This increasing consumerism of education, whether it’s delivered through a Software as a Service (SaaS) or in a digital format, is where you can rapidly consume learning modules at a very low cost and in very accessible settings."
Co-Head of Macquarie Capital, Americas, and Head of Software & Services
Conversely, EdTech is also providing businesses with an opportunity to reduce attrition and attract new talent by building stronger engagement with staff through training, support and career development, and acting as a point of differentiation that can attract talented and diverse individuals.
These advantages have prompted surging capital flows into the sector. Venture capital investment in EdTech reached a massive $US20.8 billion in 2021, according to HolonIQ, up significantly from the $US7 billion invested just two years earlier in 2019.
Along with a wave of venture funding, private equity investors are also targeting the sector. Blackstone made a major growth investment in Renaissance Learning, a global EdTech leader, in 2021, with Macquarie Capital serving as financial advisor to Renaissance.
Big software sector investors are also fervently targeting EdTech. In 2021, Evergreen Coast Capital acquired a majority stake in DreamBox Learning, the EdTech provider that uses intelligent adaptive learning systems, a deal in which Macquarie Capital advised the Dreambox board of directors.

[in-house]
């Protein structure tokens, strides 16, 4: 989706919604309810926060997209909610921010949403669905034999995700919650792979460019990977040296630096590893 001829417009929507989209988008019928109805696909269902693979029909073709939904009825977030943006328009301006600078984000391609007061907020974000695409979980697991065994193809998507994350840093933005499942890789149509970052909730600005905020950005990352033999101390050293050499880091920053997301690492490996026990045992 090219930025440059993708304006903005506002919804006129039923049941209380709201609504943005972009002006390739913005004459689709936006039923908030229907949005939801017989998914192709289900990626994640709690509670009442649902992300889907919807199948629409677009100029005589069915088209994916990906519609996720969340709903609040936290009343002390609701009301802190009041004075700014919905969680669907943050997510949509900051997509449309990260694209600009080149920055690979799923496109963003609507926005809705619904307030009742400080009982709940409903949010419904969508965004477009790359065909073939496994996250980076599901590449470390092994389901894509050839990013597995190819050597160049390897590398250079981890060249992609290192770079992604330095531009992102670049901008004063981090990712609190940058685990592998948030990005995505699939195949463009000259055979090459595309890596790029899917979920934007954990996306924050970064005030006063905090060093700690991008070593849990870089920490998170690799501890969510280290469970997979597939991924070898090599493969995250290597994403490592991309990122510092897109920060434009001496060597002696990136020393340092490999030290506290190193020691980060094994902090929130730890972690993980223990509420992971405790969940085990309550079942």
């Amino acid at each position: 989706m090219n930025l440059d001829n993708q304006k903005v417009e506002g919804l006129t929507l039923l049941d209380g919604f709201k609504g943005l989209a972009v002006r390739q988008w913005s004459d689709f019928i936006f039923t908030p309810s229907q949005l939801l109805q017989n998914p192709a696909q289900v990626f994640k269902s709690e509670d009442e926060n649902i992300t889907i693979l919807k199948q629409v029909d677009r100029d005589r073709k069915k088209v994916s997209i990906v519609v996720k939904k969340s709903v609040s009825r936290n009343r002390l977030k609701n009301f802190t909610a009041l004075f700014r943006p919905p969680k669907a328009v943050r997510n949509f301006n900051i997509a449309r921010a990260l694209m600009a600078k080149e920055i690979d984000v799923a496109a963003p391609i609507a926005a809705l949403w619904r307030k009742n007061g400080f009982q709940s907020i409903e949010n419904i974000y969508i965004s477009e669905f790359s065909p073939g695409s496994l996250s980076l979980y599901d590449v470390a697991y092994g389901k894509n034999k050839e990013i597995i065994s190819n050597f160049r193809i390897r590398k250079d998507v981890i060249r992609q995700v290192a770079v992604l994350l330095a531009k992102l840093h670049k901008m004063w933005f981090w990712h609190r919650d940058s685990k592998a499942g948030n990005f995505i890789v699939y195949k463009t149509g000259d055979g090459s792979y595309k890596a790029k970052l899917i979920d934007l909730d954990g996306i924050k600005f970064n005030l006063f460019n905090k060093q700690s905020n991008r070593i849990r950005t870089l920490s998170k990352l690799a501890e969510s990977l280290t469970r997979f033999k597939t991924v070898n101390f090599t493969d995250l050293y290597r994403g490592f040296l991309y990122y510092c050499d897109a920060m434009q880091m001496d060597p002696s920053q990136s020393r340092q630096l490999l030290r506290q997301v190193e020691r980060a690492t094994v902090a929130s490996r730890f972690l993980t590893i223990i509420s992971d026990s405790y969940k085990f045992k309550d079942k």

Another headline deal in 2021 was Apollo Global Management’s sale of McGraw Hill1, a leader in educational content and digital platforms, to private equity investment firm Platinum Equity for $US4.5 billion. Macquarie Capital acted as sell-side advisor.
Global investments across the EdTech sector are not slowing down. According to HolonIQ2, Venture Capital reached 3 times pre-pandemic levels in 2021, accelerating global EdTech start-ups with more than $US20 billion in funding. Today, Europe and India are helping to lead investments across the sector and offset China’s $US8 billion EdTech investment collapse in 2021, resulting from a broad range of policies impacting China's leading role in EdTech. The international investment landscape, largely fuelled by capital from the US, Europe and India set new records for growth in the sector.
The broader EdTech sector also appeals to the growing trend for ESG (environmental, social and governance) and social impact investing. Many top private equity funds have ESG or impact-focused funds, recognising that investors are increasingly seeking opportunities that have a positive influence on communities and society at large. Education offers ESG and social impact opportunities that few other industries can match.
And although many EdTech businesses are now considerably larger than they were five years ago, the industry is still relatively embryonic. Investors see potential for considerable further growth, sizeable returns and additional societal benefits.
“I think education is still in the very early days of being disrupted by technology,” says Sam Shah. “It is in the second or third inning of its own evolution. There’s significant opportunity ahead, not only for investors, but for students benefitting from these advancements across their lifelong learning journeys with great positive impact on society.”